The updated COVID booster vaccines are 43% effective against symptomatic infection from the XBB subvariants in adults aged 65 years and older, and 37% effective against BA.5 in that age group, a federal study shows.
The two bivalent mRNA booster shots, from Pfizer-BioNTech and Moderna, were developed using a component of the original COVID-19 vaccines and a new component that better targets omicron subvariants. They were federally authorized as the preferred booster shots in August 2022.
The study followed national pharmacy testing data from December 2022 to January 2023. Results showed that a booster dose provided protection against symptomatic XBB and XBB.1.5 infections for “at least” three months in people who had previously received two to four monovalent vaccine doses, federal researchers reported. Prior to this study, the booster shots’ efficacy had been determined by laboratory tests.
The new report includes the first estimates of the shot’s ability to protect against symptomatic SARS-CoV-2 infection with XBB-related sublineages, the researchers said. These omicron-related subvariants are known to spread quickly and are becoming a dominant cause of infections in parts of the United States.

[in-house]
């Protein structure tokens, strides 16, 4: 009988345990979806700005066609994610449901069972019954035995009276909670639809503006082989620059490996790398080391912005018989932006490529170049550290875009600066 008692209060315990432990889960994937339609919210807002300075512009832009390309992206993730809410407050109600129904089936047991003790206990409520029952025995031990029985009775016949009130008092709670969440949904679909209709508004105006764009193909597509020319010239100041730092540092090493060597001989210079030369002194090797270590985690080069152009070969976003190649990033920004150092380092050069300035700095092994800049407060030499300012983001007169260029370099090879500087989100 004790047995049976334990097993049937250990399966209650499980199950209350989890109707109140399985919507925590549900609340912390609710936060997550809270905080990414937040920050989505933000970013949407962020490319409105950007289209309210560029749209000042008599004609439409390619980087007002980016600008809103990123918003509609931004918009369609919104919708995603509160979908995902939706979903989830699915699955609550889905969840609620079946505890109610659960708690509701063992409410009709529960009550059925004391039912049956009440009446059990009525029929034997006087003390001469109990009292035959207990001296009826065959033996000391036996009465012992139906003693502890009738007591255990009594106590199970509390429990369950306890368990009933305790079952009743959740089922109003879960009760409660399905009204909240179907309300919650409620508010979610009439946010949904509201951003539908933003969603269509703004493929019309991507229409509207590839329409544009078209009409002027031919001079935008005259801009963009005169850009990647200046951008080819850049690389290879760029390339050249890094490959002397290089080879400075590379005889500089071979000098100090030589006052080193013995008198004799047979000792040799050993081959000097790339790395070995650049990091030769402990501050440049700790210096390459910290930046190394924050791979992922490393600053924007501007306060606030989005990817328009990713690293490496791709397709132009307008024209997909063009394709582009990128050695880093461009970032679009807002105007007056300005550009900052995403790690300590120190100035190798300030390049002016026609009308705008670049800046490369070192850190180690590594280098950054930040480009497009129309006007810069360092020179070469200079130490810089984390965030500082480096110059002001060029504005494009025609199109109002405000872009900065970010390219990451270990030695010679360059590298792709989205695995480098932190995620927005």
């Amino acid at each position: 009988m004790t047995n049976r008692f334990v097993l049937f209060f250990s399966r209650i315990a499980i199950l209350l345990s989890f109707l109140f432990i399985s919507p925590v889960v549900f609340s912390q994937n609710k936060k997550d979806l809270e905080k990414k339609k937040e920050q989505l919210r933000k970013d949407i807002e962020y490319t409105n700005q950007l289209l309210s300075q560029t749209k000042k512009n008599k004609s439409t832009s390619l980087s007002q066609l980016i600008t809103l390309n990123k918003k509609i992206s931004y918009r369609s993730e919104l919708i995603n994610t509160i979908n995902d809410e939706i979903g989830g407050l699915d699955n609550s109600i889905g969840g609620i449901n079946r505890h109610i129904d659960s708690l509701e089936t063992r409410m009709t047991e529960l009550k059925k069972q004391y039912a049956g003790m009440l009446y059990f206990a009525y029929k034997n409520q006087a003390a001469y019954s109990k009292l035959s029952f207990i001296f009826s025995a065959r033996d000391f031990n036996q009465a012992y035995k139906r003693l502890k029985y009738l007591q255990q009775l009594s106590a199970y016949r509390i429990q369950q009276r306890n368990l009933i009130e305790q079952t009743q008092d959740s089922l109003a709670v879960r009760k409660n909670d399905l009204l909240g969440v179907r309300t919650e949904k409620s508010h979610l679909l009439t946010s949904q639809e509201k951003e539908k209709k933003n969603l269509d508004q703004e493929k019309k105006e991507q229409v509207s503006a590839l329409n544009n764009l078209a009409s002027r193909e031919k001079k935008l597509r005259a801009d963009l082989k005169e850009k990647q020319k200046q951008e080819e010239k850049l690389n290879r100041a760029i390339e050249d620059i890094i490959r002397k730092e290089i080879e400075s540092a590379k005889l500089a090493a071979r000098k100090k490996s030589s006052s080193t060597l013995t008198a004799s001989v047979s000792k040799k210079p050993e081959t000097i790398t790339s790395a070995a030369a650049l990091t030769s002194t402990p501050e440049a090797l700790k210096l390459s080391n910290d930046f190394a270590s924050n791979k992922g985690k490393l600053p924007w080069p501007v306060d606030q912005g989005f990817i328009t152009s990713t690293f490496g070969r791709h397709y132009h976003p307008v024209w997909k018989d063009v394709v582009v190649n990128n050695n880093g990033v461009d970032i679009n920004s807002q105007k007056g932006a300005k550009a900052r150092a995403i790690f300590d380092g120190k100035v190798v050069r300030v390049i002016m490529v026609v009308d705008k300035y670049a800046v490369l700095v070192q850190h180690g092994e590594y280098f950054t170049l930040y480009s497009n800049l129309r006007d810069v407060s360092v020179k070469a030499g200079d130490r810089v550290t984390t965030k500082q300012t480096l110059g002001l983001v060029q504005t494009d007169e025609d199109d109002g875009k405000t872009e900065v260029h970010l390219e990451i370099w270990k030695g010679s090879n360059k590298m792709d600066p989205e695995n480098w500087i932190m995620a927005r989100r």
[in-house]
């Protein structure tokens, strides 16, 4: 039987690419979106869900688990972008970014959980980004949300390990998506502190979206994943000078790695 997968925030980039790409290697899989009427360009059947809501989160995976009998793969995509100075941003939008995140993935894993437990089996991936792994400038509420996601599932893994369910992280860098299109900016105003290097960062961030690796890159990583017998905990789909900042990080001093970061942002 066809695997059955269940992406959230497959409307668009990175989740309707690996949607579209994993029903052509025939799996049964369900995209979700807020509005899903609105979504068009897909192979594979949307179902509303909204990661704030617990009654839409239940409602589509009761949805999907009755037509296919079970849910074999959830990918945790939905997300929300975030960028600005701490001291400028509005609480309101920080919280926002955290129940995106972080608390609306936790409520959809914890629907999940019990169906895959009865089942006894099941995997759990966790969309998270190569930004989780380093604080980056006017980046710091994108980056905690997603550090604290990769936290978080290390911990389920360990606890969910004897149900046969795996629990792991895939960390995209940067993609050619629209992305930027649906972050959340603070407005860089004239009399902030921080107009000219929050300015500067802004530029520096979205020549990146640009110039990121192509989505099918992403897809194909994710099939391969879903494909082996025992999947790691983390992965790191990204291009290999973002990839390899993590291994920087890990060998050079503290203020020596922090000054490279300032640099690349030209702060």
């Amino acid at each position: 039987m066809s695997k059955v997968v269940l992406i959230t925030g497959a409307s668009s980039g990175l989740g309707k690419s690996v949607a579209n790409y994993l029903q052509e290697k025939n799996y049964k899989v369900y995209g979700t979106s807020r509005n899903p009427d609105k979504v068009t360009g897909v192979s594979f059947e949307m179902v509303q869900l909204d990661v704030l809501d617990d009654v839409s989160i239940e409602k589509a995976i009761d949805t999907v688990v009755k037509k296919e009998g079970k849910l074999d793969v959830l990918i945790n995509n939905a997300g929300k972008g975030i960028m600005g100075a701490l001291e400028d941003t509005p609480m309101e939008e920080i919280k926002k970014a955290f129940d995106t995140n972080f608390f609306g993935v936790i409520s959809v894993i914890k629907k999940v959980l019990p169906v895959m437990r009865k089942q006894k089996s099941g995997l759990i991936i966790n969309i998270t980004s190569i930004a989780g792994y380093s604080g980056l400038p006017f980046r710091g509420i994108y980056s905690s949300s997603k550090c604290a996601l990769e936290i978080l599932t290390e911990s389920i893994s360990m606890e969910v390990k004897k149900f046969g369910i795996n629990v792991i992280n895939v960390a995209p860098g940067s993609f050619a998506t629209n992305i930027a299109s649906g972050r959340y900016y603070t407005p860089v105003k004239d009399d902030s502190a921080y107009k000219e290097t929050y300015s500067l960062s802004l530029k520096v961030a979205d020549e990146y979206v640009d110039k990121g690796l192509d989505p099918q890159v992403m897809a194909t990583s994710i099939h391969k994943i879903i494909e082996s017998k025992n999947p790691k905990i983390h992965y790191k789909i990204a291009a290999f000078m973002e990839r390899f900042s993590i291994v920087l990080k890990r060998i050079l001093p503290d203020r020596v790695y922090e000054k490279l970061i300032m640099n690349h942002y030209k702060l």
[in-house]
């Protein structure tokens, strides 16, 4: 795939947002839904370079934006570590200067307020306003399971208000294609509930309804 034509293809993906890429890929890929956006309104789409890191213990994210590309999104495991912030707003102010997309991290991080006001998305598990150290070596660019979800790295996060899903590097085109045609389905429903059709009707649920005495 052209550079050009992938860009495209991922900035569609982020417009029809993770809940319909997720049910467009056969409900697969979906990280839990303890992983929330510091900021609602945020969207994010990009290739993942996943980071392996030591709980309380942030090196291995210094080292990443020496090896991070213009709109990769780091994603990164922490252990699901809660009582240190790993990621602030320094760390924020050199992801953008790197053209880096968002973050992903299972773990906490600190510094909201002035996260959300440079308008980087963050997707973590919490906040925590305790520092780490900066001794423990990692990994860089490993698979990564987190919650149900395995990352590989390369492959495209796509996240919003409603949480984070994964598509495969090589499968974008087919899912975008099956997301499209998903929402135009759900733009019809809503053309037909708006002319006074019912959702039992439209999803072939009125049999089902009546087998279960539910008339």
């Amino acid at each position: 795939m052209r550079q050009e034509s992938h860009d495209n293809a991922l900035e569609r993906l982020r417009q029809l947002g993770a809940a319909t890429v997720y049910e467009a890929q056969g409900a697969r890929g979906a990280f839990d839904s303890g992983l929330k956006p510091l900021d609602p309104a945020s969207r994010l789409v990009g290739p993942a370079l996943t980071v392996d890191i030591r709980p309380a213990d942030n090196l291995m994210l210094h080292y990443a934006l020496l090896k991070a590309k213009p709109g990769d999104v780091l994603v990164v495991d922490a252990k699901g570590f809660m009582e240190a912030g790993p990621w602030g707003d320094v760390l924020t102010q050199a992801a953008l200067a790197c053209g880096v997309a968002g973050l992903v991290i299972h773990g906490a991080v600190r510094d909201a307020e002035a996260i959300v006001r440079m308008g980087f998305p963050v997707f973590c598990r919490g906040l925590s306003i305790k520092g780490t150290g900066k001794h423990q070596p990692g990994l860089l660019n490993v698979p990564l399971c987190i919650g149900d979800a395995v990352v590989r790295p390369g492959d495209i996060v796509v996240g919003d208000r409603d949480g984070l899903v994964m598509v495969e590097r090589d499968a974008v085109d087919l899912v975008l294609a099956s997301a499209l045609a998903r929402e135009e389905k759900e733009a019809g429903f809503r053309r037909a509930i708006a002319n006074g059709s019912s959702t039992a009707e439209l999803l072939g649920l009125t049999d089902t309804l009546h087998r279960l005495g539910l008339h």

“Today we have additional evidence to show that these updated vaccines are protecting people against the latest COVID-19 variants,” Brendan Jackson, MD, of the Centers for Disease Control and Prevention, said in a Wednesday briefing, according to Reuters.
Among younger adults, protection against symptomatic XBB/XBB.1.5-related infection was in the same range as seniors, at 49% in the 18-to-49 age group and 40% among people ages 50 to 64 years.
In the briefing, health officials said that the data also lowered the risk of death from COVID-19 more than twofold when compared with people who were vaccinated, but had not received the updated booster, Reuters reported. The risk of death from COVID-19 fell by nearly 13-fold in unvaccinated people, the news outlet added.
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